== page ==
A little belated in posting the latest installment from Steven Soderbergh’s guerrilla film school, but better than never, as the saying goes. Here, Soderbergh sets Steven Spielberg’s seminal blockbuster Raiders of the Lost Ark to an electronic tinged soundtrack and black-and-white wash. His reasoning is that a dialogue-free version allows the film to be appreciated as a master class in the elusive technique of staging. In my book, Fassbinder is the top of the heap as far as blocking goes, but Soderbergh makes the case for the other Steven in the following terms: I value the ability to stage something well because when it’s done well its pleasures are huge, and most people don’t do it well, which indicates it must not be… Read more
You’re hopefully familiar with animator Don Hertzfeldt’s fatalistic, sinisterly humorous, one-of-a-kind body of work. Last night The Simpsons let him take over the opening couch gag. The result is a phantasmagoric two-minute short that turns the clan into protozoa and reverses the flow of time. It’s very much of a piece with his recent work as anthologized in 2011′s It’s Such a Beautiful Day. Watch Homer chant “I AM SIMPSON!”; deriders of the show’s deathless downward spiral, you’ll be convinced that The Simpsons is still good for something. If you’re not familiar with Hertzfeldt’s work, you should follow that up with 1995′s Ah L’Amour:
Director Matthew Frost and actress Kirsten Dunst team up for this short film, Aspirational, about celebrity fandom in the age of the selfie. A tag is worth more than a moment as Dunst encounters two fans outside her house. Via VS Magazine.
Here’s the latest from video essayist :: kogonada, who Scott Macaulay interviewed earlier this week. Beginning, as you might expect, with the zoom into red eyes from Vertigo‘s opening credits and the zoom out from Janet Leigh’s dead eyes in Psycho, :: kogonada captures Hitchcock’s characters’ eyes in states of fear, hypnosis, dawning comprehension et al. This one’s via the Criterion Collection.
The same trajectory through similar way stations has served Hong Sang-soo equally well from 2004′s Woman is the Future of Man onwards: ill-fated romantic and sexual encounters between men and women fueled and derailed by epic soju consumption, meetings which repeat with a disconcertingly slight degree of difference across the same locations. From such modest materials, the tone has swerved from potentially inconsequential farce (Like You Know It All, In Another Country) to the recent dourness and cyclical/purgatorial futility of The Day He Arrives, Nobody’s Daughter Haewon and Our Sunhi. For detractors, this reliance upon nearly interchangeable plots is an indicator of laziness; for fans (he’s one of my favorite working directors), the point isn’t a comic’s reliance upon the… Read more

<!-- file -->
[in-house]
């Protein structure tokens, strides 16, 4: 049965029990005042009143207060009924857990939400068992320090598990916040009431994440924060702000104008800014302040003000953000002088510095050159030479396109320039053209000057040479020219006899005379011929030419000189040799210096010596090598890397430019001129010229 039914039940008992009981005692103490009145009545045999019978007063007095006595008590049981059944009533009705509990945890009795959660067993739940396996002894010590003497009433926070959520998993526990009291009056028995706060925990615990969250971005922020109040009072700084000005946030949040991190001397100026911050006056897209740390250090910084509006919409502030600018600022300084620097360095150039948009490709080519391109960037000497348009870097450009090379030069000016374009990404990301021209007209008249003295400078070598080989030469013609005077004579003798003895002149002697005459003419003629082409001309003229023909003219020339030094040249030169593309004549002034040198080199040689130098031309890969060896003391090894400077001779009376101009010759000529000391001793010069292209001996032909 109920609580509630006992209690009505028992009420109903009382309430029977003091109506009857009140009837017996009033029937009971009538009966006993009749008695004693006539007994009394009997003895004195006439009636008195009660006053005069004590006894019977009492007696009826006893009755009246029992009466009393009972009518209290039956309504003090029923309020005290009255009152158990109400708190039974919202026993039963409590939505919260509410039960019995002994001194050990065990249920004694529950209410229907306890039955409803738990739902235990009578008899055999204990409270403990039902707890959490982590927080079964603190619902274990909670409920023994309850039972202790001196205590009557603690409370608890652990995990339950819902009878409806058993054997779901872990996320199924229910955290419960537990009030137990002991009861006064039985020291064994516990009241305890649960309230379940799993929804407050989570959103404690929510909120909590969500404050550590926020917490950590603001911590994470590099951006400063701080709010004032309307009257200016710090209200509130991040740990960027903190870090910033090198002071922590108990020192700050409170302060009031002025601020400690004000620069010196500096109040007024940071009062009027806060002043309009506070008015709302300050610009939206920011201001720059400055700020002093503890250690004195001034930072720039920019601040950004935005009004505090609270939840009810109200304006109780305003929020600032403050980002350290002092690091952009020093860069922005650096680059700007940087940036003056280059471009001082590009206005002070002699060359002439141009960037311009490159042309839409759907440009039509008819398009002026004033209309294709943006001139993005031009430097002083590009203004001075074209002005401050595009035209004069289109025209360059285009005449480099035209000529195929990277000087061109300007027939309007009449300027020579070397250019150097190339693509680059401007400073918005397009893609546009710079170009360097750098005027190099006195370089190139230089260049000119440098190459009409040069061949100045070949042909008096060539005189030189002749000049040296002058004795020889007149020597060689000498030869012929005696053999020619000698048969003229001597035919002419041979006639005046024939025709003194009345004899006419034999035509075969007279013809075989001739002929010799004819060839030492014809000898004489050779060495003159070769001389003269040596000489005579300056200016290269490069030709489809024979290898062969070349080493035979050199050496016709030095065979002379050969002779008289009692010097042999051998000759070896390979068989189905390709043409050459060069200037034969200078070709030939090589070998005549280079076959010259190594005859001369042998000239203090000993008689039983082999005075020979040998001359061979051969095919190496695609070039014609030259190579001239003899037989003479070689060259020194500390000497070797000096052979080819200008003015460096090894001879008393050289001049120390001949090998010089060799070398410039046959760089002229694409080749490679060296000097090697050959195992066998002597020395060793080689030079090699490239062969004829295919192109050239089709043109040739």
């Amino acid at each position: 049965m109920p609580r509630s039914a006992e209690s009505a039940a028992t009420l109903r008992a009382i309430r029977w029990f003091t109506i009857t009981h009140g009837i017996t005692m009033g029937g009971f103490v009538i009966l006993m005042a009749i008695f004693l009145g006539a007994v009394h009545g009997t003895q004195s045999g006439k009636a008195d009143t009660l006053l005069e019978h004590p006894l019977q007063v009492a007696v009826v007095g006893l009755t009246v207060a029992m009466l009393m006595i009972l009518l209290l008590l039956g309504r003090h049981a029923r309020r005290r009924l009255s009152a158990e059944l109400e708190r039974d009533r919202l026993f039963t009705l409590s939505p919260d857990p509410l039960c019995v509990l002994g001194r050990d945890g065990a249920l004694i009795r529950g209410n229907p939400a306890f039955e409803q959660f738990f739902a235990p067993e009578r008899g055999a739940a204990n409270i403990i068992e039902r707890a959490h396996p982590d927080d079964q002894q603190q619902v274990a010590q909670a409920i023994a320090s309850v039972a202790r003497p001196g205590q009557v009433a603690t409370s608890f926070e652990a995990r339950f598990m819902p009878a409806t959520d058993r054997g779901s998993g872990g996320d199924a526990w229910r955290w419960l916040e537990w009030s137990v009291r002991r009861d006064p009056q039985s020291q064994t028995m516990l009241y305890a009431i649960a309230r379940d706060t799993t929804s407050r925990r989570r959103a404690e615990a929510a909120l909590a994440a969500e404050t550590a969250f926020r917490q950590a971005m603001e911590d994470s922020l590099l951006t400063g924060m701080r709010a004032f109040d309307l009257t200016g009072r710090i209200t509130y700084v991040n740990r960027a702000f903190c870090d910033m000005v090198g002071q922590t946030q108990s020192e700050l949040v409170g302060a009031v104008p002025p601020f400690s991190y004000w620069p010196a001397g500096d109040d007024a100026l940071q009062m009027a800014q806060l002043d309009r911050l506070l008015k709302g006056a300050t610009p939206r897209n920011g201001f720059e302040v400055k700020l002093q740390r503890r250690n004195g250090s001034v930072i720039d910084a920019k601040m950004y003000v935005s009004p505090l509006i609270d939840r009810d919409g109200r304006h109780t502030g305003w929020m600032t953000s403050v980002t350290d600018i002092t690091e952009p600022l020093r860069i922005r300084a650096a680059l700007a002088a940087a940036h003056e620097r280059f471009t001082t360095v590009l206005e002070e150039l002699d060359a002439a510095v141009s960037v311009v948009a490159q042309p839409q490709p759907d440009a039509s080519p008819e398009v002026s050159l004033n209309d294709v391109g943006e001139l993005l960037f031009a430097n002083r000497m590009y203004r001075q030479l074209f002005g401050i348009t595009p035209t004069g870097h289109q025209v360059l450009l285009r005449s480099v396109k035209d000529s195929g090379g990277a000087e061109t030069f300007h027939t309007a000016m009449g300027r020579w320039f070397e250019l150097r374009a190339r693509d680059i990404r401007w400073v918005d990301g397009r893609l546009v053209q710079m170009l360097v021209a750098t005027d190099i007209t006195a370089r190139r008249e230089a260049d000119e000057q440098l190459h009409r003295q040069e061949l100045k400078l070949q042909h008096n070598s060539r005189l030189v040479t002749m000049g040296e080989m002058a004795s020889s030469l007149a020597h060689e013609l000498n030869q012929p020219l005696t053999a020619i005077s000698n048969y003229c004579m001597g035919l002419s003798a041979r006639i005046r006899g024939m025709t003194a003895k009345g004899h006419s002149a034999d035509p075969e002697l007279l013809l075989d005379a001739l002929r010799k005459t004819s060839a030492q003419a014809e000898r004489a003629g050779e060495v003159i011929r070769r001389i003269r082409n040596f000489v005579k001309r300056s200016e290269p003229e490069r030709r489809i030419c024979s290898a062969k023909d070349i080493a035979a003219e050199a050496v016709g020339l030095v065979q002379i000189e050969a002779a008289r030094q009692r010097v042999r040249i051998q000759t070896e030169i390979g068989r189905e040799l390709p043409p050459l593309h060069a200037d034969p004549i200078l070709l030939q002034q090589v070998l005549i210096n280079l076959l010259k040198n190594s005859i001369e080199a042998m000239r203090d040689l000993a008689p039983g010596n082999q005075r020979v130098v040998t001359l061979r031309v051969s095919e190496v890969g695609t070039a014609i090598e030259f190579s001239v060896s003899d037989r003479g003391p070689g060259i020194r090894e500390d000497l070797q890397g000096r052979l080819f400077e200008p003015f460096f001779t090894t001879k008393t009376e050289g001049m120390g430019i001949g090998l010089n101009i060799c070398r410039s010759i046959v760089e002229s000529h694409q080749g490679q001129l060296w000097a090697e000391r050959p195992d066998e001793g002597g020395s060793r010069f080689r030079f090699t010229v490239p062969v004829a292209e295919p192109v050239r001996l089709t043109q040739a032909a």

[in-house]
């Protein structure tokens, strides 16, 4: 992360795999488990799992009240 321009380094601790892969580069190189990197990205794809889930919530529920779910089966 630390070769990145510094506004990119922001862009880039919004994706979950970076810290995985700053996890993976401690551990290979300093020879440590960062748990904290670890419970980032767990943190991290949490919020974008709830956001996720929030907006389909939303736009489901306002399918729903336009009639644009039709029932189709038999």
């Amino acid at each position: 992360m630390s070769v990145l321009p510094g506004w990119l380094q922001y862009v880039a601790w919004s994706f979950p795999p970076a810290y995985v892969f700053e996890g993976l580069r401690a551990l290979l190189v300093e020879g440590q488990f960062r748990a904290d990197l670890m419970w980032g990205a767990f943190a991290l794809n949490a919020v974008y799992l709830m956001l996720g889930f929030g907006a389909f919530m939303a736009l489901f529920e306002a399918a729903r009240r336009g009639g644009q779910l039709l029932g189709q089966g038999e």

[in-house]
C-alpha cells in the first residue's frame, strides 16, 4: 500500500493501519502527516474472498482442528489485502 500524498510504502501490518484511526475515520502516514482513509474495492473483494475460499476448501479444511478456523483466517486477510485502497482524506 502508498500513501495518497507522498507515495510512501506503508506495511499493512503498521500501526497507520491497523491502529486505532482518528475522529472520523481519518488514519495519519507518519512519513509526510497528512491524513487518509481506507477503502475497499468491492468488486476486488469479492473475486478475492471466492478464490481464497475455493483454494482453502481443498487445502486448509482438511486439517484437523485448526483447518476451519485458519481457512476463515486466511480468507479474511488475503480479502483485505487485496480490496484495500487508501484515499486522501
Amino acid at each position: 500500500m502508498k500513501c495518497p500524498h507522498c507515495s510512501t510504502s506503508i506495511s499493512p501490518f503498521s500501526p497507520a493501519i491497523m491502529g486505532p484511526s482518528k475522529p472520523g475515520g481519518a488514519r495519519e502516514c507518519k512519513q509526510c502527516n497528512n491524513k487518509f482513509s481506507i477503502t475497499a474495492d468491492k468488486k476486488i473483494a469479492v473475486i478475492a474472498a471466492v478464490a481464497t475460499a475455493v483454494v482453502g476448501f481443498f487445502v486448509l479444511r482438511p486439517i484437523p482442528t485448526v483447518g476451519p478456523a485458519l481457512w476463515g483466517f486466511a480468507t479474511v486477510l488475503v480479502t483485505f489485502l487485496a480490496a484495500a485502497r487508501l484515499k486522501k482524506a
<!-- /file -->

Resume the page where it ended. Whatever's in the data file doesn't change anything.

Now entering its 52nd year, the New York Film Festival tends to benefit and suffer from its fixed position as last stop on the fall festival circuit. The obvious pro would be that the discerning selection committee, headed up by Kent Jones, is allowed to cherry pick whatever they deem to be the best of the year; the con, at least for those keeping up with film criticism, is that the majority of these titles arrive pre-packaged with their own neat and tidy media narratives. (A year later, I’m still overhearing men debating the virtues of Blue Is The Warmest Color’s sex scenes.) As such, it’s nearly impossible to enter any selection that isn’t a World Premiere without a rigid set of expectations waiting to be confirmed or… Read more
I spent a half-day at Adam Epstein’s “The Cutting Edge Post-Production Tour” last week. Epstein, who is the editor for the Saturday Night Live Film Unit, has spent the past month and a half traveling the country presenting on how to be a better editor. Unfortunately for me, I couldn’t stay the whole day. Unfortunately for you, the tour ended this week, so you’ve missed it too. If you can come away from an event like this with an actual tip or technique that you start using and with one piece of inspiration to improve how you work, that actually makes you change what you’re doing, then I think you’ve got your money’s worth. By that measure I think this… Read more
“The most important task is to make great movies,” said Sundance Institute Executive Director Keri Putnam at the start of Thursday’s Artist Services Workshop at IFP’s Filmmaker Conference. “All this talk about audiences is meaningless unless you have something in your heart you want to… Read more
It’s been another interesting week for 4K video, and all the news may not be out yet! New Sony E-Mount 4K? Rumors have been swelling the last few days about a new Sony 4K E-Mount camera that may be announced prior too – or at… Read more
After sitting through the majority of the New Narratives presentations on day one of the Filmmaker Conference at IFP Film Week, my brain is almost too awash with content to compile anything but a listicle. From conversations with cinematographers like Reed Morano and producers like Mynette Louie to an Obvious Child… Read more
There’s a certain rhetoric about the “perfect pop song” that feels like it peaked 25ish years ago somewhere on a bus in the UK, where earnest young people bonded over shared cultdom to pass the time, the guiding sensibility that (random example) led Orange Juice… Read more